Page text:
What is insomnia?
Insomnia is when you struggle to go to sleep, or have problems staying asleep. Insomnia becomes more common as we get older, and affects women more than men.
Many people find they experience spells of insomnia when they are feeling particularly stressed, worried or anxious, or if they are going through a period of change or upheaval in their lives.
But for a lot of people insomnia doesn't have an obvious cause.
Suffering with insomnia can be frustrating, especially if you're not sure what's causing it. You may find yourself lying awake thinking about things, or feel as though your brain won't 'shut down' when you want to rest, or seems to be racing with ideas. If you finally do get to sleep, you may wake up not feeling refreshed or rested, and it can feel difficult to start your day.
Tips for dealing with insomnia
If you're having trouble sleeping on a regular basis, there are a few things you could try:
- Avoid drinking caffeinated drinks, especially in the evening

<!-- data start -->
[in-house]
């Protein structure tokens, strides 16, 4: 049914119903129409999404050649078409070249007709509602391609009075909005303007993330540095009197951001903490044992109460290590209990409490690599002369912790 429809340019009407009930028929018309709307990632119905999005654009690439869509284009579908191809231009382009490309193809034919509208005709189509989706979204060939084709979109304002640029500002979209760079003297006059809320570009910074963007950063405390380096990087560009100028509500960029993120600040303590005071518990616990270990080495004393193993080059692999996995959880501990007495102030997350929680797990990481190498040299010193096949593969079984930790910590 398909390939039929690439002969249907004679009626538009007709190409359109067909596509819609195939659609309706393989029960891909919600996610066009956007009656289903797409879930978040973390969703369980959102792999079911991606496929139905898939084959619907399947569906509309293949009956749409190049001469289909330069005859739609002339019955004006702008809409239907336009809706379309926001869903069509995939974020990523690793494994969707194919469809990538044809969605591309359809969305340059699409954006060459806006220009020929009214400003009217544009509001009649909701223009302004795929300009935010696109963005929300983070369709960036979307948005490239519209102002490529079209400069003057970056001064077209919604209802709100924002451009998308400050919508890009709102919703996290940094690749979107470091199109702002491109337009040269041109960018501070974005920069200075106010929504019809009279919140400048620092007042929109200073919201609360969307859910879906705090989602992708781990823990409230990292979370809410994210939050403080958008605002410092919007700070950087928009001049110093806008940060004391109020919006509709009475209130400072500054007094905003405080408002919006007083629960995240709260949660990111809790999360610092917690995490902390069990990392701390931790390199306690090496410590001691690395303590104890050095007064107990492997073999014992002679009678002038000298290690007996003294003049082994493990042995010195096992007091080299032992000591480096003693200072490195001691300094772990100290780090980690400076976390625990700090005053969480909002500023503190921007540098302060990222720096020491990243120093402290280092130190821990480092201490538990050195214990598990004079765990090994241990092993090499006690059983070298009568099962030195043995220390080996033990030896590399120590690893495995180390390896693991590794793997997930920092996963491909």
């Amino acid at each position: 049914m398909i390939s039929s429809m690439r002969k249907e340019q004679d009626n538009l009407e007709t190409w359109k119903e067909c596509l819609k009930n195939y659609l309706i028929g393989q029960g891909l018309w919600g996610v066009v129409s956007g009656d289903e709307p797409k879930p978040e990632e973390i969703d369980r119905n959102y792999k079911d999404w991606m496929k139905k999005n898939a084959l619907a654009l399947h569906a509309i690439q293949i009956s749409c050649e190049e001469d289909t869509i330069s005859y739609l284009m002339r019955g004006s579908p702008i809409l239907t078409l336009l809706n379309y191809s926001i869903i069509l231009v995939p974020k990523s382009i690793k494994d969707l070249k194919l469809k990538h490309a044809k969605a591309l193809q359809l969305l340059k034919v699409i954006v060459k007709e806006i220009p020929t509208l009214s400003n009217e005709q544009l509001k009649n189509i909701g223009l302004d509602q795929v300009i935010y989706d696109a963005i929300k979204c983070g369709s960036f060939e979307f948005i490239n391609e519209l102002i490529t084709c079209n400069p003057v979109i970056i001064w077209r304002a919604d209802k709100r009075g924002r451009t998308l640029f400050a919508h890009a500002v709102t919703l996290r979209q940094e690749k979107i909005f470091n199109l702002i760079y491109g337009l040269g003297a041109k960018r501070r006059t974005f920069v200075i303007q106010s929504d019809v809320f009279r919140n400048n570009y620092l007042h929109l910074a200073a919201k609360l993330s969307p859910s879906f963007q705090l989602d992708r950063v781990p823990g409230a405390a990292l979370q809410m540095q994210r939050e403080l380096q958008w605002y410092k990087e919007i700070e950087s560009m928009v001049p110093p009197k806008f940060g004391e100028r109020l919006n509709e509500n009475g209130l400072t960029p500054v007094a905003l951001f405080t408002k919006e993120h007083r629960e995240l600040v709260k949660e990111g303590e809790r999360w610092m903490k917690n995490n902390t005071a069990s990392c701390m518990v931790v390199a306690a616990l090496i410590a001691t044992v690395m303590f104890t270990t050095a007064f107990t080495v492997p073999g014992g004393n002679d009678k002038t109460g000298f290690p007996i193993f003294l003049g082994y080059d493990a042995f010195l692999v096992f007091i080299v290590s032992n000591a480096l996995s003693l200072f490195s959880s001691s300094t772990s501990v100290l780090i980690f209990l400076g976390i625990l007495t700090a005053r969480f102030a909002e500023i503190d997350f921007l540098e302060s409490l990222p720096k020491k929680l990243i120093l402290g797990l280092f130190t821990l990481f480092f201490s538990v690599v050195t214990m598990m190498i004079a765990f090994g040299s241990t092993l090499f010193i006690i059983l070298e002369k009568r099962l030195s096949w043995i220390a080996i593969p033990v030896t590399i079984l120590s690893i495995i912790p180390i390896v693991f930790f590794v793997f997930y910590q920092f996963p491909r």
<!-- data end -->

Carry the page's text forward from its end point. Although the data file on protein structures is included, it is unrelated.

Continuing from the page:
- Try to maintain a regular sleep routine - go to bed at around the same time every night
- Avoid stimulating activities before bed (including watching TV, using your smartphone, reading and going on the computer) to give your brain time to relax
- Make sure your bedroom is dark when you go to bed - blackout curtains or other thick curtains may help, or you could use a sleep mask to cover your eyes
- Keep your bedroom at a comfortable temperature and well-ventilated - if it isn't too cold, open a window to let fresh air in
- Wear ear plugs to avoid being woken up by noise
- Over-the-counter sleeping pills can help with occasional insomnia, but they shouldn't be used for a long period as they can have side effects
- If you're worried about your insomnia or it's causing you problems with tiredness during the day, see your GP. They may be able to prescribe medication that will help, or they may refer you to a specialist sleep clinic for further tests.
The NHS website contains lots of information on insomnia and how to deal with it.